The Costs of Specialization

A key challenge in business organizations is achieving superior coordination and collaboration across functional boundaries. Functions represent the specialization of a firm’s activities – the departments that carry out specialized activities such as marketing, sales, production, etc.

When we look at firms, we see that value is created not so much by functions as by processes. Processes are different from functions. Processes are the groups of activities that create value for customers. A process may draw its inputs, resources and technologies from multiple functions. Thus, for example, a product development process may involve several different functions, including marketing, design engineering, and production. Processes integrate functions.

In many firms, functional organization takes primacy. These firms maintain walls between their specialized functions: marketing, sales, engineering, manufacturing, finance. The relentless focus on specialization encourages each function to pursue its own goals at the expense of others. Work does not cross functional barriers easily and often becomes trapped within a function. All of this serves to drive costs – costs involved in the extra resources and time consumed for work to navigate the functional maze, and costs incurred for the various functions to coordinate their activities with respect to each other.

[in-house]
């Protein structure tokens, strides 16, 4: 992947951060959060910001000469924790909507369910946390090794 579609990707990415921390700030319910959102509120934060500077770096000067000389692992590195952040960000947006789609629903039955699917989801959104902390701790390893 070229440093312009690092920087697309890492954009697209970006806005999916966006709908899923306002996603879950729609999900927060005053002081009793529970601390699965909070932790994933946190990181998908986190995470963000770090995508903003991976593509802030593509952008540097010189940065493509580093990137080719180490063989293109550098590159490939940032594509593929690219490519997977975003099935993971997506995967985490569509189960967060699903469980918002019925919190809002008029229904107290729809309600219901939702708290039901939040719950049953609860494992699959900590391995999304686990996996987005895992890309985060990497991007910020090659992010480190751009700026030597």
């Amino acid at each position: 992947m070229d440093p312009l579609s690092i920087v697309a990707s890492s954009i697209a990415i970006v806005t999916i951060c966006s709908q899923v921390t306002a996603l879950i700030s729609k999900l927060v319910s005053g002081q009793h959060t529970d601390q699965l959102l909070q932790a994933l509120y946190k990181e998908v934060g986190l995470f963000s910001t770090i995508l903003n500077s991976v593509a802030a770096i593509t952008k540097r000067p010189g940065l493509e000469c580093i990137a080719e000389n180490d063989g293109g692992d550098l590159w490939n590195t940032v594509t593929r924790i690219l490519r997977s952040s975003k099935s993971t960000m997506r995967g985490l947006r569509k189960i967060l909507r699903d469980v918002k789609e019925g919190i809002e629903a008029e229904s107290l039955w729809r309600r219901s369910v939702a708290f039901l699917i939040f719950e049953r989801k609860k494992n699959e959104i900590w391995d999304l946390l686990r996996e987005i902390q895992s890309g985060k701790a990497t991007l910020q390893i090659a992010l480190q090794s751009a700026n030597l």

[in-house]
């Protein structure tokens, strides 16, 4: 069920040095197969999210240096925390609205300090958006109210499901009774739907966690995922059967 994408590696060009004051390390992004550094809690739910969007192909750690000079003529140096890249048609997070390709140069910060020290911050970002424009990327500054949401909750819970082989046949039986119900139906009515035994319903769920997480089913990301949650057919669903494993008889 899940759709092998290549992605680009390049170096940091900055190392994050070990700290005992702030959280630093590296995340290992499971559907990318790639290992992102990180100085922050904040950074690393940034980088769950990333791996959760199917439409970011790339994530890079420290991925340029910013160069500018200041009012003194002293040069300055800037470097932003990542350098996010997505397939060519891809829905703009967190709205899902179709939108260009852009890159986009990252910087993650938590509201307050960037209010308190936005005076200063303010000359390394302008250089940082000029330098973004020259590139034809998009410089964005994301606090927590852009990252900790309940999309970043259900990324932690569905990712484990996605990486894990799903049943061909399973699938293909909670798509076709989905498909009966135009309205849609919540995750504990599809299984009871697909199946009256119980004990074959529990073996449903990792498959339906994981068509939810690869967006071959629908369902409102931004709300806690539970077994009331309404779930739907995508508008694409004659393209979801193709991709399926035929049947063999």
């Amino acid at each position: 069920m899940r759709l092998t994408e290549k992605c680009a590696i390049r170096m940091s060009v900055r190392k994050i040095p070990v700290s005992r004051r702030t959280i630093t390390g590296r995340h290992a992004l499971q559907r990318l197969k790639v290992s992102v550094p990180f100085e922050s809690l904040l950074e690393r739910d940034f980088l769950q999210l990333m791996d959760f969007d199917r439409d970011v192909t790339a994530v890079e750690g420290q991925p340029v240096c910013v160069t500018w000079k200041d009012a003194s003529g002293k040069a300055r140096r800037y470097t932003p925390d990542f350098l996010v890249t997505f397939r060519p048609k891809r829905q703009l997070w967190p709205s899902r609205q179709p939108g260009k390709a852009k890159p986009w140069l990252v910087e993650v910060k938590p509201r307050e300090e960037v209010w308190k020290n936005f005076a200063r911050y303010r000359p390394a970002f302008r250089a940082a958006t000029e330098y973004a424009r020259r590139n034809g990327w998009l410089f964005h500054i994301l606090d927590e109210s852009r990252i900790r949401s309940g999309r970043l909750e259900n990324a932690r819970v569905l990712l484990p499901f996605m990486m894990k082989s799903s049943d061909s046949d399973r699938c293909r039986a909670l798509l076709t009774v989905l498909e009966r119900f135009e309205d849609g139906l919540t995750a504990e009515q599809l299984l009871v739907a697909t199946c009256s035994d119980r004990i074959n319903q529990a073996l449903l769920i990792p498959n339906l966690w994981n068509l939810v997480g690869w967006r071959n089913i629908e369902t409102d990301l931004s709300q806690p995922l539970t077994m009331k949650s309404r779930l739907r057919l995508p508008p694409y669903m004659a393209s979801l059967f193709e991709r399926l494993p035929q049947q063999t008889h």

To avoid these unnecessary costs, firms should ensure the primacy of processes. Organization structure (form) should be subordinated to what has to be done to provide value to customers (function). Form should never drive function; the reverse should always be the case.

To achieve this, a firm must be relentless in driving processes across functional boundaries. Functional silos should be broken up or, at the very least, made subordinate to processes. New organizational structures and configurations which support the primacy of process should be designed and installed. Flexibility and scalability of processes should be the order of the day, to support rapid responsiveness to changing circumstances. Management needs to be in the middle of the total process, integrating and coordinating workflows, and ensuring that value flows out to the customer efficiently and effectively, unimpeded by functional constraints.

Coordination and collaboration within a firm are critical to superior value creation. Never let form usurp the primacy of process.

Stewart Anderson

stewart@andersonlyall.com

www.andersonlyall.com

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